In this article, we present three different ways to visualize COVID-19 mortality rates for Italy and England in a hospital setting, split by age and date to illustrate country differences and how these have developed during the pandemic.
While this analysis represents only specific measurements from just two countries, its value – and the value of other analyses like it – goes beyond that: It is another contribution to our industry’s general understanding of COVID-19 and to the larger global effort to combat the disease. As we work from an incomplete picture of COVID-19 and its mortality implications, continuing to gather, evaluate, and compare various data points from different parts of the world will be essential in answering important questions:
Is there an age-shape to in-hospital mortality?
Figure 1 shows that the age-stratified in-hospital mortality rates for both countries are almost straight lines on the log scale, which means that mortality increases exponentially with age. There are some notable differences in the shape between Italy and England.
How has in-hospital mortality developed week by week?
In Italy, mortality rates peaked across all ages during the period March 27 to April 3, just over one week after the introduction of the strict lockdown on March 21 and almost three weeks after the initial nationwide quarantine enforced on March 10.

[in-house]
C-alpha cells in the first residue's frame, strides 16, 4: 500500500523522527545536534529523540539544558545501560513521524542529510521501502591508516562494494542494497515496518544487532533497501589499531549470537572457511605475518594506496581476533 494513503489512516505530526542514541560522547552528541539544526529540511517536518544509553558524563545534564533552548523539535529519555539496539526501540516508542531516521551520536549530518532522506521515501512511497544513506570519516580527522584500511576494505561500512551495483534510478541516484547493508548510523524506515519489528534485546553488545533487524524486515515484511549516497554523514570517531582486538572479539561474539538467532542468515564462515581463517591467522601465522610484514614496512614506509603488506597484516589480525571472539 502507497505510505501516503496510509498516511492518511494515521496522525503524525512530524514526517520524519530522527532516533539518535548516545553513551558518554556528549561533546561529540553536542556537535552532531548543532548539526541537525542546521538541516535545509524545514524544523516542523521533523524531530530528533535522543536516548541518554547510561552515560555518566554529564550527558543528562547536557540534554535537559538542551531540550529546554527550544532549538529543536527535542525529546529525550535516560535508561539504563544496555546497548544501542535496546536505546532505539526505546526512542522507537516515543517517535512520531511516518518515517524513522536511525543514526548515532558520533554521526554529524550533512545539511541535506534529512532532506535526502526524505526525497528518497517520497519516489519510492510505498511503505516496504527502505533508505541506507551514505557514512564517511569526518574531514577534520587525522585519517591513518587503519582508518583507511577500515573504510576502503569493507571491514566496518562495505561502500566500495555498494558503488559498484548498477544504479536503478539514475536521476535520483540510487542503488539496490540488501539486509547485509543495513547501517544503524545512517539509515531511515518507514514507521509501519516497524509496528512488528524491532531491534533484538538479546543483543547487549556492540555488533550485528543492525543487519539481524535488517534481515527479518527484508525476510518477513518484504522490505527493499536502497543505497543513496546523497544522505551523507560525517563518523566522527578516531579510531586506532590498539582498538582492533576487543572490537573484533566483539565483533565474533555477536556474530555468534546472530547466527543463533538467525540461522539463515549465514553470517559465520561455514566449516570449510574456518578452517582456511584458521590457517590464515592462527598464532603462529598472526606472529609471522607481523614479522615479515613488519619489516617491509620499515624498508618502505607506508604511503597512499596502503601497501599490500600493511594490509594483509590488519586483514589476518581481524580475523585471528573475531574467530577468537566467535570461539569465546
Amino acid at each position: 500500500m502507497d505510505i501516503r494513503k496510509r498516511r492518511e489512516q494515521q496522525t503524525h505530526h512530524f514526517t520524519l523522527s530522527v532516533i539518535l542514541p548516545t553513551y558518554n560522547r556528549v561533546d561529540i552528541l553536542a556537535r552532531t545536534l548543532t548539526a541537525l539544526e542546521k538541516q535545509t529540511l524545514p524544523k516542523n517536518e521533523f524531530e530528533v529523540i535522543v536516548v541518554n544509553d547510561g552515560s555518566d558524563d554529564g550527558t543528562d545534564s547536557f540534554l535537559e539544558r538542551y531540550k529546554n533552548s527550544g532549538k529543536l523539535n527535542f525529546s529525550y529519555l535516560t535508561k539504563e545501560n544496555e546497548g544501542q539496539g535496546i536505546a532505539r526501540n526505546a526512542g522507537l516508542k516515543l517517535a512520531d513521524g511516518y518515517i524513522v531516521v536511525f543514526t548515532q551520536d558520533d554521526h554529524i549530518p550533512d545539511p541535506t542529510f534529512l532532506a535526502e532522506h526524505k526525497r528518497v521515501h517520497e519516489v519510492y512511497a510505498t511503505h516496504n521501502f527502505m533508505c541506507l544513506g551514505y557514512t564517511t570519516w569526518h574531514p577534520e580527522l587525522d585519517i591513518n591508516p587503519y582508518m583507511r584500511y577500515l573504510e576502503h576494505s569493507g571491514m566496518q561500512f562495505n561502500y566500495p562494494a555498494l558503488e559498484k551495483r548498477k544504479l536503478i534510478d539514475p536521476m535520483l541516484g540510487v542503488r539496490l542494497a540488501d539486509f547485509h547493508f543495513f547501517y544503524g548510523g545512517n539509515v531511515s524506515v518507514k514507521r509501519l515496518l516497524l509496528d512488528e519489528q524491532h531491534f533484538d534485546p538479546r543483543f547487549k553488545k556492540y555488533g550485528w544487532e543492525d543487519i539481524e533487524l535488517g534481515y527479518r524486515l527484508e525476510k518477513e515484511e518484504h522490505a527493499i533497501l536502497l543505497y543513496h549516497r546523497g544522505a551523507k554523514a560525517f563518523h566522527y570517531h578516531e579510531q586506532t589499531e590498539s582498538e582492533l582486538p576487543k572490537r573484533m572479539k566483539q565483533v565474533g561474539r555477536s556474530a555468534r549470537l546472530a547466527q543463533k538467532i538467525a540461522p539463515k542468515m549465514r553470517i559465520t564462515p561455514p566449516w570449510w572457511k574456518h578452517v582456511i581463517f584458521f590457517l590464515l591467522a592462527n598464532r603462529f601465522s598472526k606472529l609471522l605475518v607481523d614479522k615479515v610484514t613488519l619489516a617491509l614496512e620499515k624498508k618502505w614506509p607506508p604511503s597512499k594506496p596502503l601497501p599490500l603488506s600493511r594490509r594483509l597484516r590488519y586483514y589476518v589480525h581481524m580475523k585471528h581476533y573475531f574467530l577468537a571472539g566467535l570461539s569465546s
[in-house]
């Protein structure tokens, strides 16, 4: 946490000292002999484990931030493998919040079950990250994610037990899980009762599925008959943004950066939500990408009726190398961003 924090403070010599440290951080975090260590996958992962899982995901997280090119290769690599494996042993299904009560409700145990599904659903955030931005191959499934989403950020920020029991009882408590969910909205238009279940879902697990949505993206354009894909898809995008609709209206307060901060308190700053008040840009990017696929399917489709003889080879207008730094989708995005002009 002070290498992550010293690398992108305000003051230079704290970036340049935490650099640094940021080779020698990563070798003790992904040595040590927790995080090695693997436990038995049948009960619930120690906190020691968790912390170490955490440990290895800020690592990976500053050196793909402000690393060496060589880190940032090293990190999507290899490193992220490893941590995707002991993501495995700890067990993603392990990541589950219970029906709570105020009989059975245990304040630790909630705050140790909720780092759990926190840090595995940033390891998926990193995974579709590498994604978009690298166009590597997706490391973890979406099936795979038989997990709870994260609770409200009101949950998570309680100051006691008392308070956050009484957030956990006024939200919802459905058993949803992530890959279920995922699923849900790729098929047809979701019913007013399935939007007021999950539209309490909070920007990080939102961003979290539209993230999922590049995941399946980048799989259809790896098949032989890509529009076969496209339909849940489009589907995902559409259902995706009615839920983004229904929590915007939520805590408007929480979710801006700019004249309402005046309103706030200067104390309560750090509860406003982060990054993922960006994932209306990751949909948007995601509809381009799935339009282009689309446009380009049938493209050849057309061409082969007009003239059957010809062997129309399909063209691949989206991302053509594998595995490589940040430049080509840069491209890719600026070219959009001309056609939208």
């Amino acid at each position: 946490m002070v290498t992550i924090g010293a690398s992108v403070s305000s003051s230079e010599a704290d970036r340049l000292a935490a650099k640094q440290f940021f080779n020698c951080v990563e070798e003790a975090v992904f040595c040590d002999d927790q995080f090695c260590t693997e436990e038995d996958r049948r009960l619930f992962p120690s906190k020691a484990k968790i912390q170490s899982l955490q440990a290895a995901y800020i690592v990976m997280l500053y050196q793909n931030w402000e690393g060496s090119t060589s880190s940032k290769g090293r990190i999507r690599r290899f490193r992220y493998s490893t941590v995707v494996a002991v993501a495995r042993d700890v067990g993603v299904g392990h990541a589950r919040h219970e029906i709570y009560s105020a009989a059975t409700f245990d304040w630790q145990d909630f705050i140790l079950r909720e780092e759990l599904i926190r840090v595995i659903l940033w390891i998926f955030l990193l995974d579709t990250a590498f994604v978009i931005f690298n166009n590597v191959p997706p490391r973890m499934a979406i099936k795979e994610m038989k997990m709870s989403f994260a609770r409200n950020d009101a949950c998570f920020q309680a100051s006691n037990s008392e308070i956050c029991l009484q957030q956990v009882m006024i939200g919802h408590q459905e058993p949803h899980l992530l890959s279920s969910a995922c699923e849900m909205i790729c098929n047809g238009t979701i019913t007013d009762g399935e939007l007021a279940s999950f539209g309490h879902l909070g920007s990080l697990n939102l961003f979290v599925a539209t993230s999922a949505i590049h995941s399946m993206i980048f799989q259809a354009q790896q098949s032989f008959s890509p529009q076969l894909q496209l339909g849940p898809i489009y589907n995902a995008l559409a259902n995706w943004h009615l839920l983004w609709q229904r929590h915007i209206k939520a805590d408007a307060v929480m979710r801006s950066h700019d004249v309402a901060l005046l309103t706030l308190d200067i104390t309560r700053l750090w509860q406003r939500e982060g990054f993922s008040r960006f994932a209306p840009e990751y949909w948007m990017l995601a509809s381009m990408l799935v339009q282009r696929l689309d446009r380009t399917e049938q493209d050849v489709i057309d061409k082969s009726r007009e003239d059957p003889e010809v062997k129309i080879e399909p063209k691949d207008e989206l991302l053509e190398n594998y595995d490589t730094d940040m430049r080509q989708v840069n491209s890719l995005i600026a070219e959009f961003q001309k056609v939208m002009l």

By comparison, after the start of lockdown in England on March 23, COVID-19 hospital mortality continued to increase rapidly for almost two weeks, until the period of April 3-10.
Italy and England eased lockdown measures on May 4 and May 11, respectively, and Figure 2 illustrates how in-hospital mortality rates have continued to reduce since then.
Recently, the Centre for Evidence-Based Medicine at the University of Oxford reported a steep and continual decline in the overall number of COVID-19-related deaths in hospitals in England over similar dates (i.e., March 24 to June 19). Although the reasons explaining this finding are unknown and require further research, the authors of the analysis stated several potential reasons that can be found here.
What do cumulative in-hospital mortality rates look like?
As illustrated in Figure 3, England’s cumulative hospital-related COVID-19 mortality rate as of June 22 is around 80% higher than Italy’s for age 50-59, 50% higher for 60-69, broadly equal for 70-79, and 25% higher for 80 years and older.
Part of the reason why England’s mortality rate is higher than Italy’s is because England uses a wider definition of what counts as a COVID-19 death, including suspected cases where COVID-19 is mentioned on the death certificate. Other reasons for the difference will include cultural, behavioral, and socioeconomic differences, as well as differences in healthcare systems, testing rates, and government strategies implemented to tackle the virus.
News media widely reported Italy’s healthcare capacity issues early on in its pandemic, and we may have seen a different picture (e.g. a higher in-hospital mortality in Italy) had we instead investigated in-hospital mortality in specific regions.
Visualizing mortality rates in this manner helps us understand differences between countries and their development during the pandemic so far. Exploring data from countries that started to experience the pandemic sooner may help inform how mortality may develop in countries that are in an earlier stage of their pandemics, although it is important to remember that such development might occur in different ways in future. Ultimately, this improved understanding helps inform the models that (re)insurers use to estimate the ultimate mortality impact of the pandemic.